2. This car was made when car phones were still relevant. I know this because there are two forms of car phone devices inside Oscar. One is a plastic receiver that looks like a toy phone sprouting out of the floor between the driver’s and passenger’s seats. It doesn’t stay mounted to anything in particular, so it just gets kicked around because the curly cord that attaches it to the floor is ridiculously long. The other is an arm-shaped mount and/or charger from 1999 – when cell phones were still the size of a ketchup bottle – coming out of the (mostly non-functioning) car stereo. It doesn’t fit the floor receiver because that would make too much sense, but instead just interferes with most of the stereo buttons on the right side and makes it impossible to see the clock from the passenger seat. However, it does function as an excellent hanger for trash bags and other miscellaneous items.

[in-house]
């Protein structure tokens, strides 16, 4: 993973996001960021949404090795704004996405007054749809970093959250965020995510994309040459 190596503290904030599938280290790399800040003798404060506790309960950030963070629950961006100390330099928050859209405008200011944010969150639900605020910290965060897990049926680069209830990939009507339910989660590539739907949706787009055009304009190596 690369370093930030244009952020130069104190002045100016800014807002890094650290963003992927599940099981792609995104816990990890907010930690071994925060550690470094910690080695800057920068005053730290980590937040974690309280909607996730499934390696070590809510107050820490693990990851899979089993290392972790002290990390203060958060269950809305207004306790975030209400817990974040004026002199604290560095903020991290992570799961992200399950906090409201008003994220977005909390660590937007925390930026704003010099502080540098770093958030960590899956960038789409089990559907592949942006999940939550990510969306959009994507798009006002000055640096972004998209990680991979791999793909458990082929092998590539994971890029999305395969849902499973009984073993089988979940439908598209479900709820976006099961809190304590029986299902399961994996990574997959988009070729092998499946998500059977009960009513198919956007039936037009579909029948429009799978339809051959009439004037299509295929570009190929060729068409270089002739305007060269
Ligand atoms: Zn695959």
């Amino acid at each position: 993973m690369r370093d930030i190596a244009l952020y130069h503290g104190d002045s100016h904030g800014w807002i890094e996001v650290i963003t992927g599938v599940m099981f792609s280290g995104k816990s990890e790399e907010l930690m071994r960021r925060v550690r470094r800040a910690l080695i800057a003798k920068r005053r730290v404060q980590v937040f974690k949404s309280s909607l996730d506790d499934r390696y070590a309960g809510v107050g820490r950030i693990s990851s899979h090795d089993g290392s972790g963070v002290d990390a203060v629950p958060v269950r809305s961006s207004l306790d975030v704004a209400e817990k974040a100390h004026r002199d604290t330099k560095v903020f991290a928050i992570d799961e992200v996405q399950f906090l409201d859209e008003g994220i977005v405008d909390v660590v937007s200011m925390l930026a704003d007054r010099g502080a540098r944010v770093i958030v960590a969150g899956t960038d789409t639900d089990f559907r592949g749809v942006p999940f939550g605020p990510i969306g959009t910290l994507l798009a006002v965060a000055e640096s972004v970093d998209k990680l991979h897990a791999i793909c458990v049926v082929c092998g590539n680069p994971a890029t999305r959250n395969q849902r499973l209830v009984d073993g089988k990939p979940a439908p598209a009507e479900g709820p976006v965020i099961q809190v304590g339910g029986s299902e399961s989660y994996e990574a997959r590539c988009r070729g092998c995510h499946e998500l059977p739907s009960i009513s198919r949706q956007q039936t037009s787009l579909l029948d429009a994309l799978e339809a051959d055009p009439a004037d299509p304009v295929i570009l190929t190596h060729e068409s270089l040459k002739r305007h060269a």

3. There are two bumper stickers on the back, neither of which I selected myself. One reads “world peace” and the other “I (heart) sushi.” While the former is obviously something I support, and the latter is an absolutely true statement about my feelings toward raw fish rolled in rice and seaweed, neither of these proclamations are things I would have chosen to state publicly by slapping stickers on the rear end of my vehicle. I don’t even have a problem with the overall concept of bumper stickers. In fact, there are many nice stickers I’ve come across that I have considered adorning my car with. But, since my sisters both drove Oscar before I moved to Michigan and took him with me, the world peace and sushi stickers are stuck there for the entire world to see. Sometimes, I imagine someone driving behind me and cursing me when I suddenly slam on the brakes because a rabbit is crossing the road: “GODDAMMIT! What’s your problem, sushi lover?!”